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Reps Disagree Over Military Deployment For Elections; As Human Rights Boss Backs Call For Troops



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A rowdy session marked Wednesday’s session in the House of Representatives, after members disagreed over military deployment for the March 28 and April 11 elections.

The lawmakers had barely started the debate over the role of soldiers during the polls, before it turned sour, with members divided along party lines, triggering a rowdy session.

The All Progressives Congress, which now has majority members in the House, had before now voiced their dissatisfaction with the intention to use the military for security purposes during the 2015 polls, while the ruling Peoples Democratic Party supported the deployment of the military.

Some of the leaders of the APC in the House passionately defended their stance on the matter on the floor of the House in what led to a heated argument with their PDP counterparts.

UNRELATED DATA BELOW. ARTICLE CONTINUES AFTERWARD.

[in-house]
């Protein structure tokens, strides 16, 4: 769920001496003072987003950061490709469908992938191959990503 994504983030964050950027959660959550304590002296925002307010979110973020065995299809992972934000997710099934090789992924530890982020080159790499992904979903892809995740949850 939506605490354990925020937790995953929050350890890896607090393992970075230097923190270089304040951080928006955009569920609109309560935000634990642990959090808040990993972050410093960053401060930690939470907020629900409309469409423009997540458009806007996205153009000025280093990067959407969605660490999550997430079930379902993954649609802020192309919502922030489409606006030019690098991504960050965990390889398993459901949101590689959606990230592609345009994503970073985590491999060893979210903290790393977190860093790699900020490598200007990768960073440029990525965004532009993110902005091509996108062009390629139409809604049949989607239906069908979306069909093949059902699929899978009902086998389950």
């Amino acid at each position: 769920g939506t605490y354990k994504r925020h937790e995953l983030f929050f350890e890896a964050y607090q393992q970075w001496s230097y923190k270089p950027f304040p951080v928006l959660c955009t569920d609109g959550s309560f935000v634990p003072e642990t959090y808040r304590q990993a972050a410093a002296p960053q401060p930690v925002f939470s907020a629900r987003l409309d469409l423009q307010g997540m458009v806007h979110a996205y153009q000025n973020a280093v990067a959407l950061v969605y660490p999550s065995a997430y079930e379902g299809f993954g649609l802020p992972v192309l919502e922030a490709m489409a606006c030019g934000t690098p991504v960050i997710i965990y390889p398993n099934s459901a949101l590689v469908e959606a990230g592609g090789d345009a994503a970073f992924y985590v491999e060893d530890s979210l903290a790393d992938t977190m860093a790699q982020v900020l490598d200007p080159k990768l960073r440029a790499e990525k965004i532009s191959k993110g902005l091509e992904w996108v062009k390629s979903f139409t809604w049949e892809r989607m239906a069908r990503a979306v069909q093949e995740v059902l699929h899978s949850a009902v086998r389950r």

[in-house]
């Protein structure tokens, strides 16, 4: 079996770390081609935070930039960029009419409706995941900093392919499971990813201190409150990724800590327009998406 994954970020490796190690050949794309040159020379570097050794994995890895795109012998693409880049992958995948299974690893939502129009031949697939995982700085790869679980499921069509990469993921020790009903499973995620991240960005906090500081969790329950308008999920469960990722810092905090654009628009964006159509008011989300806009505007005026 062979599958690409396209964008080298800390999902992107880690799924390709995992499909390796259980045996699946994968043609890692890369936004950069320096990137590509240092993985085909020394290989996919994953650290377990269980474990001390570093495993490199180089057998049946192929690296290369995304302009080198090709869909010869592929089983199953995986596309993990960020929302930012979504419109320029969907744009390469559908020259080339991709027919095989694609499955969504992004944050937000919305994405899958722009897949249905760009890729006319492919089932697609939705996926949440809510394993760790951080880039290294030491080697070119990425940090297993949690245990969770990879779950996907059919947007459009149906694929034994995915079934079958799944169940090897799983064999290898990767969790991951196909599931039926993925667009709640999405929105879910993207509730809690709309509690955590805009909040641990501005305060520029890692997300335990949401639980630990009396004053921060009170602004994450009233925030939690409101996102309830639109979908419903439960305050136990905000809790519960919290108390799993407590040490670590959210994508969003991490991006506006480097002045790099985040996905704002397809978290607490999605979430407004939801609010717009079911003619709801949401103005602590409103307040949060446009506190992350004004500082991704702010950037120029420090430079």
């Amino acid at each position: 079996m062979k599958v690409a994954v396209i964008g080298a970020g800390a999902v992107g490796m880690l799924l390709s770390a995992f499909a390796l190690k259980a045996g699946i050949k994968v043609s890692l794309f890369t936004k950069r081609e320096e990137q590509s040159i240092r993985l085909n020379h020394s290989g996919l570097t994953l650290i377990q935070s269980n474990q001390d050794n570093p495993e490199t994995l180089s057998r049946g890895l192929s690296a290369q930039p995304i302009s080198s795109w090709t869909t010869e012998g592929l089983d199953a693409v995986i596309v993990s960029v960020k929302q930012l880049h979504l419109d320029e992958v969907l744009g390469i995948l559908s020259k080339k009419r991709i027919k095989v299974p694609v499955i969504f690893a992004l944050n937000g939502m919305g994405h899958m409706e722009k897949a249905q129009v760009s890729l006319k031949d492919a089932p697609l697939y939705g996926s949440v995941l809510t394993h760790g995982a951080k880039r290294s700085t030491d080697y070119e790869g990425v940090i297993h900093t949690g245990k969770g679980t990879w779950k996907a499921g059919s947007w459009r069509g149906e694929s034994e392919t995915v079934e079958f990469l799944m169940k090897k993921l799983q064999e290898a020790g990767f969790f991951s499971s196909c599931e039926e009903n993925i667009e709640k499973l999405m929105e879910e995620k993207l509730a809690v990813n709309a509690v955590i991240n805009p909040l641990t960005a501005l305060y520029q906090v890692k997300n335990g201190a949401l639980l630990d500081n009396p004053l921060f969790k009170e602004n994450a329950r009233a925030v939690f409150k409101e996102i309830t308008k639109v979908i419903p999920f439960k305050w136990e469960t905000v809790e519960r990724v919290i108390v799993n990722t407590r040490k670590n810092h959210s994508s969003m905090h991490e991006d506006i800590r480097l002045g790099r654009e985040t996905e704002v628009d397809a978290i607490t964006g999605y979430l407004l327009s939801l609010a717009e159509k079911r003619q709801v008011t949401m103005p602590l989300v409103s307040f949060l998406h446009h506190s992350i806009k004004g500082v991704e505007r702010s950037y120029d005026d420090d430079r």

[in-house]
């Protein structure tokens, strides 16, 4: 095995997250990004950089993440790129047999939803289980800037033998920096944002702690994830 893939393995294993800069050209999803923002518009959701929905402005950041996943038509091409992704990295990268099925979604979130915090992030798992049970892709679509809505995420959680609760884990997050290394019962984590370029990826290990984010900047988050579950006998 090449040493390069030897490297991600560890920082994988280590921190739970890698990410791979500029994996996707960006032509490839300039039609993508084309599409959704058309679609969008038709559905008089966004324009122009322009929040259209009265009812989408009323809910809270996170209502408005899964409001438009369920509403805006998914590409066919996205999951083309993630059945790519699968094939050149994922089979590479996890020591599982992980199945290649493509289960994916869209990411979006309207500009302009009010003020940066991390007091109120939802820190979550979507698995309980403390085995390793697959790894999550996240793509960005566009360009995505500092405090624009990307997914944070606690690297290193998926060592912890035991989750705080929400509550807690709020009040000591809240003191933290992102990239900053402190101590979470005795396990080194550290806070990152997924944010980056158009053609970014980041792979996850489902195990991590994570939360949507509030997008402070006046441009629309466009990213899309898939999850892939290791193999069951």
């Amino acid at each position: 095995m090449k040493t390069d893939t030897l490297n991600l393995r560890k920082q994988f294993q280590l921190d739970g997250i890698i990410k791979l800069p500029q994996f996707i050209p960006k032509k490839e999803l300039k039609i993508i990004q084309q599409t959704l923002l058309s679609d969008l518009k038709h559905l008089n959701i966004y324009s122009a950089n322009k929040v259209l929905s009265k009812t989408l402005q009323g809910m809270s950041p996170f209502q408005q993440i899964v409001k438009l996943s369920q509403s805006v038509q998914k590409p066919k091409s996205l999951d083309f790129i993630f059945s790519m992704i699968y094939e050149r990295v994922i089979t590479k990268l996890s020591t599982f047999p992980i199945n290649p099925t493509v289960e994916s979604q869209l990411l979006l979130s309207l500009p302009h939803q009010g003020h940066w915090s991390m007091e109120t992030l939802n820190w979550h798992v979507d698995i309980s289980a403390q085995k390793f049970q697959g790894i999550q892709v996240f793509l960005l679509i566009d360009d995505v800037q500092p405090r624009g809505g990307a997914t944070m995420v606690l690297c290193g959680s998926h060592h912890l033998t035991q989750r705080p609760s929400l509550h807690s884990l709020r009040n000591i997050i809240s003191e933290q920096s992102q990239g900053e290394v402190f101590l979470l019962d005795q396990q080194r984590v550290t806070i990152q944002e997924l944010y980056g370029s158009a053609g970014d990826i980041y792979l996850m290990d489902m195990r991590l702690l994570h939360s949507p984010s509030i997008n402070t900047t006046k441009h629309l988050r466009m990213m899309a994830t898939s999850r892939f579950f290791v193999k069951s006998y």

Earlier on Monday, The Chairman of the National Human Rights Commission (NHRC), Professor Chidi Odinkalu, backed the call for troops to take charge of security to ensure peace in the forthcoming general elections.

Professor Odinkalu said “Nigeria was in a state of war”, which justified such an action inline with the Geneva Conventions Act”.

He further stressed that in 2013, the office of the Prosecutor of the International Criminal Court decided that Nigeria was in a civil war while the NHRC in 2014, also determined that Nigeria is in a civil war.

“We cannot in 2015 deny that Nigeria is in a civil war. We don’t have the assets to protect all of Nigeria. If you were to deploy just the Police and the Civil Defence, let’s be honest about this. We don’t have the assets to protect all Nigerians in this election given the fact that we are in a civil war.

“It is the Commander in Chief and the Governors, who swear to protect the people and they will take responsibility for the lives of the people,” he said, emphasising that whatever decision that would ensure the protection of lives and property should be supported.

The leader of a terrorist group, Boko Haram, attacking communities in Nigeria’s north-east had threatened to disrupt the elections.

But the military said it was committed to ensuring the safety of Nigerians during the forthcoming polls.

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